Date of Award

Fall 11-2016

Document Type


Degree Name

Doctor of Education (EdD)



First Advisor

Dr. Sherry DeVore

Second Advisor

Dr. Michelle Brenner

Third Advisor

Dr. Kim Fitzpatrick


Student engagement is a prominent indicator of a student’s academic success (Harbour, Evanovich, Sweigart, & Hughes, 2015). Leavy (2015) continued the engagement dialogue by stating the arts can be highly engaging and a high-yield strategy leading to academic success. Research has been conducted on arts integration, but little research specifically aligns arts integration with student engagement (Mason, Thormann, & Steedly, 2004). Further, there is a lack of depth within arts-integration research on all of the “arts” (including music, visual arts, drama, and dance) (Mason et al., 2004). In this qualitative study, student engagement was viewed from teachers’ perspectives within one urban elementary school which focuses on arts integration. Seven teachers were interviewed and 10 observations were conducted in various classrooms at the same arts integrated elementary school. Commonalities among teacher perceptions from those interviewed were identified from the analysis of data. Participants agreed arts integration was a teaching strategy students appreciated and preferred. Additionally, participants reported they enjoyed teaching in an arts-integrated setting; however, interview data revealed teachers at the school site did not have collaborative planning. Teachers in an arts-integrated school must collaborate on lesson planning to effectively create an integrated, collaborative plan (Riley, 2012). The findings from this study may help teachers and school leaders identify the components of student engagement in an arts integrated classroom within the elementary setting.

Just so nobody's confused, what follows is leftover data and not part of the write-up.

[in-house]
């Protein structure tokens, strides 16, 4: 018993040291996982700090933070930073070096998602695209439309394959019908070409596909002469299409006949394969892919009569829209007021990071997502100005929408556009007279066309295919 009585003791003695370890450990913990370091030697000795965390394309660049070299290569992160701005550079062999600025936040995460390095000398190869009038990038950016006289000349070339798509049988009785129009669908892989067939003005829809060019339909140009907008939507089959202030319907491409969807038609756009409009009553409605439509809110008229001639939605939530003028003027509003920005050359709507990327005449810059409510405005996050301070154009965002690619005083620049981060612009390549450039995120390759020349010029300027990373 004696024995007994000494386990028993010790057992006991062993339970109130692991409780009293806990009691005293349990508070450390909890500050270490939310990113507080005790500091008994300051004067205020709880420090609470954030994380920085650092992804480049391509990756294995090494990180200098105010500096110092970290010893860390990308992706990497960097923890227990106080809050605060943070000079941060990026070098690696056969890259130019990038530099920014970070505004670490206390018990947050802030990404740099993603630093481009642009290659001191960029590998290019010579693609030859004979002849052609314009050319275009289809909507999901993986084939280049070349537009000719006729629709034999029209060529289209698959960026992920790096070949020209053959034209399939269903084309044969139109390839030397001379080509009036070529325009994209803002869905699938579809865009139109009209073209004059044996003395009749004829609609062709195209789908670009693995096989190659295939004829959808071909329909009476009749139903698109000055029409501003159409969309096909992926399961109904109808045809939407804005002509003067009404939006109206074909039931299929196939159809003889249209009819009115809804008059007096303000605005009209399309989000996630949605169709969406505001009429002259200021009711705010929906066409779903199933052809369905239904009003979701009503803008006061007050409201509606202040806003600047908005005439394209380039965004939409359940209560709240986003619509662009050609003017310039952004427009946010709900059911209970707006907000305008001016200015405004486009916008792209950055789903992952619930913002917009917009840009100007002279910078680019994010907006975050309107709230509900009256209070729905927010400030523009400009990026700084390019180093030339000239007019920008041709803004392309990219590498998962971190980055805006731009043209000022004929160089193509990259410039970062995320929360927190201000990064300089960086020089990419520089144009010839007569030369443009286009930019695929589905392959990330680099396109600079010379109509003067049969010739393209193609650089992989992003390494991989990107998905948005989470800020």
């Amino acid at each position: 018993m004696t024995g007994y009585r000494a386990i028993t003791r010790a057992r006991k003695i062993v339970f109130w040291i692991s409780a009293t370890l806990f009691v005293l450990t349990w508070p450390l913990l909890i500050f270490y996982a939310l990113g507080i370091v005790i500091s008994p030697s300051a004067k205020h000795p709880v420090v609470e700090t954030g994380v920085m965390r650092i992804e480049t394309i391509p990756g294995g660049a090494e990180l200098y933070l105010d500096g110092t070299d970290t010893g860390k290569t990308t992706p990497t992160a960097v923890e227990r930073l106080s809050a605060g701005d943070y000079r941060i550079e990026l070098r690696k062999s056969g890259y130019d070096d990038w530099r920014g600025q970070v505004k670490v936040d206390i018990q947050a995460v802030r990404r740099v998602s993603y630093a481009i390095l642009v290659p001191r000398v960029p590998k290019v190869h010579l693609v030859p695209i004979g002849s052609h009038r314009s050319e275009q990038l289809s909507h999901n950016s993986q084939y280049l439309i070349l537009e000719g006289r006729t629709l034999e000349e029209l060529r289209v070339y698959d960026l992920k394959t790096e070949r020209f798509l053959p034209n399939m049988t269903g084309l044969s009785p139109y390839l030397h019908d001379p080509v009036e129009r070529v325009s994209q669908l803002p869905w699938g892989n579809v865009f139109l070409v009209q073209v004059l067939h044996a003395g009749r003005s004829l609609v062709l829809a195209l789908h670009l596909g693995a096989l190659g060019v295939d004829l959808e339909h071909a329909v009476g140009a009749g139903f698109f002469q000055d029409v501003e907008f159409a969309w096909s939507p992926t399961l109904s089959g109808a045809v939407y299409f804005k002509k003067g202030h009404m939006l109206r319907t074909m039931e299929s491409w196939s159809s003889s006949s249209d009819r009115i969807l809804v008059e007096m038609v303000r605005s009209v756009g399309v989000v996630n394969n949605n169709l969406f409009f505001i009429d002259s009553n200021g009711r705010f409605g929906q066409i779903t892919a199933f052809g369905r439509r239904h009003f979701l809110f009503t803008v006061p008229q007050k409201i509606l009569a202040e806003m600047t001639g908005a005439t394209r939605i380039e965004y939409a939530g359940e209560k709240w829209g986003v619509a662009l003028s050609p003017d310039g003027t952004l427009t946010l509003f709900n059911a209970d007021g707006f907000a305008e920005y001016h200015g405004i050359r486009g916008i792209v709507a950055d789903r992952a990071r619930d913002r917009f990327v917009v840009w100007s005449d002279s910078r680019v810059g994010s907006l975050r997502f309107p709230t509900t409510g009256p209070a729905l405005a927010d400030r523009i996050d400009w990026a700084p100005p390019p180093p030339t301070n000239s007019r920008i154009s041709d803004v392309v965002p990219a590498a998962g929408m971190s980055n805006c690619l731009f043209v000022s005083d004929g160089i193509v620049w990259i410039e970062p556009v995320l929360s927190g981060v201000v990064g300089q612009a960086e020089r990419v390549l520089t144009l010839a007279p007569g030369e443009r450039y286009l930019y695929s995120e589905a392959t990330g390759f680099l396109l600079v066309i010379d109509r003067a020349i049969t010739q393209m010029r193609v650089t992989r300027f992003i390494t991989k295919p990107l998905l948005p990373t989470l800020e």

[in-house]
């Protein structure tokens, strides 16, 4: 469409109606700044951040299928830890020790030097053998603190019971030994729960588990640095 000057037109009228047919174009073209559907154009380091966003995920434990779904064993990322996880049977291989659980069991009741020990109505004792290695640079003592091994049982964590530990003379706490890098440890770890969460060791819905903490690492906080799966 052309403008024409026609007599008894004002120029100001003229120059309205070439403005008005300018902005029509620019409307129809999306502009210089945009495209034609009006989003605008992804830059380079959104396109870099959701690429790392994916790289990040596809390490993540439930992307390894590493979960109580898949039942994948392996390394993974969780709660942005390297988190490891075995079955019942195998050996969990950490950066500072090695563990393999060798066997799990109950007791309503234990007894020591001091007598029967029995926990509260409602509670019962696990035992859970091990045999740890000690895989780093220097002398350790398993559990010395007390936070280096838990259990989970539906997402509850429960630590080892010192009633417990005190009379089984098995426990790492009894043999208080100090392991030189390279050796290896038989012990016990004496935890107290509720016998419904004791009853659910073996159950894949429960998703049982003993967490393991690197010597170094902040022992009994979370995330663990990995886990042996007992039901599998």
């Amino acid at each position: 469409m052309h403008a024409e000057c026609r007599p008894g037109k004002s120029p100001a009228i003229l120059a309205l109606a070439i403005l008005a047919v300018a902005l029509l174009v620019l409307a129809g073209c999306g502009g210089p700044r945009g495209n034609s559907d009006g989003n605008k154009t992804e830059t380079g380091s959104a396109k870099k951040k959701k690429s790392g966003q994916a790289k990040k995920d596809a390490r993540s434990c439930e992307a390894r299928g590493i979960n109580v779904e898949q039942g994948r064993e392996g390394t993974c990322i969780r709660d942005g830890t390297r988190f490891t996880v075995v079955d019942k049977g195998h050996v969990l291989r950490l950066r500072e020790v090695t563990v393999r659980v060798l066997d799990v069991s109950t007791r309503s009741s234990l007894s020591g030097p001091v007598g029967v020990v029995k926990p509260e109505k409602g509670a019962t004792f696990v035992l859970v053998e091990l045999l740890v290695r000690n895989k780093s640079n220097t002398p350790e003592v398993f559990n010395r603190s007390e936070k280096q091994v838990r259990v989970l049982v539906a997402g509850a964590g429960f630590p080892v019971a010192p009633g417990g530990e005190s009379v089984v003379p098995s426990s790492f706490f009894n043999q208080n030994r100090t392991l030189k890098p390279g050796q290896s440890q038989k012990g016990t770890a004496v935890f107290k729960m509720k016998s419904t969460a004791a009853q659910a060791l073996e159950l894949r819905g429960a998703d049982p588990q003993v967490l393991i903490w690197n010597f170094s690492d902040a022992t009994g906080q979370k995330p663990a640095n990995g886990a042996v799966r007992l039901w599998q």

Copyright 2016